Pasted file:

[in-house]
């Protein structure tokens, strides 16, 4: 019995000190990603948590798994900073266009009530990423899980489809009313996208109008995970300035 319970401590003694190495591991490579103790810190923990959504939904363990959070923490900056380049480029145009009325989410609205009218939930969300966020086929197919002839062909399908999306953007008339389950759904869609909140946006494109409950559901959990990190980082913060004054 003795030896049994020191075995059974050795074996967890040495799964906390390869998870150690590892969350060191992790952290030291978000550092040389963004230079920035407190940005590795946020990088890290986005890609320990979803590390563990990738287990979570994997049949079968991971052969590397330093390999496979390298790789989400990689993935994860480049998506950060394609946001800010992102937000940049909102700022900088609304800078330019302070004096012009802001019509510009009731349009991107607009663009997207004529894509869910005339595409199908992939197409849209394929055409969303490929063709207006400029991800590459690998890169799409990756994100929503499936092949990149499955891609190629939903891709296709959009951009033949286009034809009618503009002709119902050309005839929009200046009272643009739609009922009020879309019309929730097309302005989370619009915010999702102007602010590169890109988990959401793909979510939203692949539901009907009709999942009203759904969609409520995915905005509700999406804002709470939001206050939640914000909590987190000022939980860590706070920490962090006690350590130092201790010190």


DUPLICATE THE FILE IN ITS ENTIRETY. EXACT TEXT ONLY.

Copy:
[in-house]
């Protein structure tokens, strides 16, 4: 019995000190990603948590798994900073266009009530990423899980489809009313996208109008995970300035 319970401590003694190495591991490579103790810190923990959504939904363990959070923490900056380049480029145009009325989410609205009218939930969300966020086929197919002839062909399908999306953007008339389950759904869609909140946006494109409950559901959990990190980082913060004054 003795030896049994020191075995059974050795074996967890040495799964906390390869998870150690590892969350060191992790952290030291978000550092040389963004230079920035407190940005590795946020990088890290986005890609320990979803590390563990990738287990979570994997049949079968991971052969590397330093390999496979390298790789989400990689993935994860480049998506950060394609946001800010992102937000940049909102700022900088609304800078330019302070004096012009802001019509510009009731349009991107607009663009997207004529894509869910005339595409199908992939197409849209394929055409969303490929063709207006400029991800590459690998890169799409990756994100929503499936092949990149499955891609190629939903891709296709959009951009033949286009034809009618503009002709119902050309005839929009200046009272643009739609009922009020879309019309929730097309302005989370619009915010999702102007602010590169890109988990959401793909979510939203692949539901009907009709999942009203759904969609409520995915905005509700999406804002709470939001206050939640914000909590987190000022939980860590706070920490962090006690350590130092201790010190």